In the past 20 years we have already passed through two eras, the TDM era and the all-IP era and we are now moving towards the all-cloud era which will enable network operators to continue meet the demands of customers for bigger, faster, zero-latency data services. Cloud optics is the first step towards all cloud networks, addressing the optical transport layer and optical cross-connection which have until now been power-hungry, unreliable and expensive.

DT: How does OXC+OTN fit in to Huawei’s cloud networking solution?

The Huawei Network Cloud Engine (NCE) is a unified network platform which integrates IP, optical, metro, backbone, access and other network layers on a single, fully automated, end-to-end, common network engine. NCE closes the business, operations and network gaps enabling operators to realise whole life-cycle planning, management and control of the networks, to drive O&M efficiency, reduce staffing levels and increase profitability. NCE automates network functions and analytics and in the future, as networks evolve Huawei expects to deliver autonomous networks.

DT: How does OXC+OTN fit in to NCE and what does it offer operators?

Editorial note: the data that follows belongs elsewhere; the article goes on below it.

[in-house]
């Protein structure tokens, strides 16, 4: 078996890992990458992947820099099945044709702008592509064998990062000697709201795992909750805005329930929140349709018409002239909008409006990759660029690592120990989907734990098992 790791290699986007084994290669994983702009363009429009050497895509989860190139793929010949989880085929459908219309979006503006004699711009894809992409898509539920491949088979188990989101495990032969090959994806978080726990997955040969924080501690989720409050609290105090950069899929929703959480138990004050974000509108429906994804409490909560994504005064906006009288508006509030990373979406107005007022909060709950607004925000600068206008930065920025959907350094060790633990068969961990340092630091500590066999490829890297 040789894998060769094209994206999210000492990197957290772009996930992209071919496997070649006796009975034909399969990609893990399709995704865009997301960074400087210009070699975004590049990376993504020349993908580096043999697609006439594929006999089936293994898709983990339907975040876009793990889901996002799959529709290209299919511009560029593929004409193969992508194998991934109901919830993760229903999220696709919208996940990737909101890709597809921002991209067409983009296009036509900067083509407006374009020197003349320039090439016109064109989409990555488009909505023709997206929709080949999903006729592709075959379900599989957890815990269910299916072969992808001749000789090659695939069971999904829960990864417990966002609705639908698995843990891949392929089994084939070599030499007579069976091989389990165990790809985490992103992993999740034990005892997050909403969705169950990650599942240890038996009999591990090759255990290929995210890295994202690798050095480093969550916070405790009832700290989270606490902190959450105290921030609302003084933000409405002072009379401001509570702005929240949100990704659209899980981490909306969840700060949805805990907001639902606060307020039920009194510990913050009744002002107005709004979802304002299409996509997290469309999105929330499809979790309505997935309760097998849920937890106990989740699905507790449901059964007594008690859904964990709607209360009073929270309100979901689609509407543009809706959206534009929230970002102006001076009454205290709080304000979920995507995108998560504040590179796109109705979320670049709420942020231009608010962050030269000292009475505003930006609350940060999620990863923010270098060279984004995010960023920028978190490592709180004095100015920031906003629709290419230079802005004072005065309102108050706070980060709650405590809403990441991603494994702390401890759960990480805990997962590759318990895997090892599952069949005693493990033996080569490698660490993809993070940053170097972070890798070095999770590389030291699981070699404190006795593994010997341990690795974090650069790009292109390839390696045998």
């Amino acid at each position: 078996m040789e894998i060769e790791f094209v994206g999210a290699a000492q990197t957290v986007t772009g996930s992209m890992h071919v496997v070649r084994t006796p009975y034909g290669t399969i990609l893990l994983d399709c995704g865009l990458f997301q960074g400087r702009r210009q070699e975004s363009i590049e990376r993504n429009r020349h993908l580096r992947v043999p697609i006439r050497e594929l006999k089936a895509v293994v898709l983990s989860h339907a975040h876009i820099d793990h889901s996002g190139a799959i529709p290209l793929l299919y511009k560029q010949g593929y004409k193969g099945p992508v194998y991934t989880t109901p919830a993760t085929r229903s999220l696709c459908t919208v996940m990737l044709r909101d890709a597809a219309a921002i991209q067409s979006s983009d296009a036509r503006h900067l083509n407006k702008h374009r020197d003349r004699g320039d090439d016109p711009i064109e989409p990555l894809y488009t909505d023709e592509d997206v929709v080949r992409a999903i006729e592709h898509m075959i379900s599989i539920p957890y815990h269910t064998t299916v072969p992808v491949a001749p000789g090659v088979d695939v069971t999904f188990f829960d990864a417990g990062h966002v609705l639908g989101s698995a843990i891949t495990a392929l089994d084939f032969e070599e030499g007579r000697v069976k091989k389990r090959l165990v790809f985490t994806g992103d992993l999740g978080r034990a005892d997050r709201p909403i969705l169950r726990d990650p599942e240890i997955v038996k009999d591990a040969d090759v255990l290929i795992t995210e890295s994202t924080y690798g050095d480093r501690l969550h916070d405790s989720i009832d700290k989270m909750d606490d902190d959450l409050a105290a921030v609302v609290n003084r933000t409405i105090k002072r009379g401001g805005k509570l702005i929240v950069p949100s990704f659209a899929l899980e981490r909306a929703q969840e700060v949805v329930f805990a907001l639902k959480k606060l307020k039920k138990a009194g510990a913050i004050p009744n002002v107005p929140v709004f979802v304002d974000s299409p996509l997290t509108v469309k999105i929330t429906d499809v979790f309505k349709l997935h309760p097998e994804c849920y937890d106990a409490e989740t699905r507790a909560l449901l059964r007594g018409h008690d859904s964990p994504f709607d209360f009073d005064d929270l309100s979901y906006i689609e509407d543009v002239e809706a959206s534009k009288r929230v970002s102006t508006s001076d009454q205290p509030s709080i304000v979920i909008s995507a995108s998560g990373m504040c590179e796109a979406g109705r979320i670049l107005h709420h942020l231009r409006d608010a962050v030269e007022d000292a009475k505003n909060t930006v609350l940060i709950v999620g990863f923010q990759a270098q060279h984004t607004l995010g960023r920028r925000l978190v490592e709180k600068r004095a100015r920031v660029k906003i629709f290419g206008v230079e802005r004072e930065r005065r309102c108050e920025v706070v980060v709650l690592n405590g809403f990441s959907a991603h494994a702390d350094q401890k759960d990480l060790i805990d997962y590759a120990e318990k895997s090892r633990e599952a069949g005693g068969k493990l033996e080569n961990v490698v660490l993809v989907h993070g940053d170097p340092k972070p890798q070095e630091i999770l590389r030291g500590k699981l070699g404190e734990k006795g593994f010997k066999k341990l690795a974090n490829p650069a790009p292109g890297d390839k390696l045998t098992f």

OXC+OTN permits operators to add an optical transport layer within the NCE to cope with increasing data demands. This makes it possible to configure networks to all-optical transport from the DC to Central Offices in a single hop and to create optical metro networks on a tree/star architecture, reducing the number of hops and extending optical transport deeper into their networks.

The OTN layer is fully integrated with other network layers on the same platform giving operators greater capacity and more choices. OXC+OTN makes it easier to groom traffic for load equalisation and to implement resource pooling to reduce latency. Other benefits from using an all-optical network are a simplification of network architecture, reduction in power use and lower O&M costs.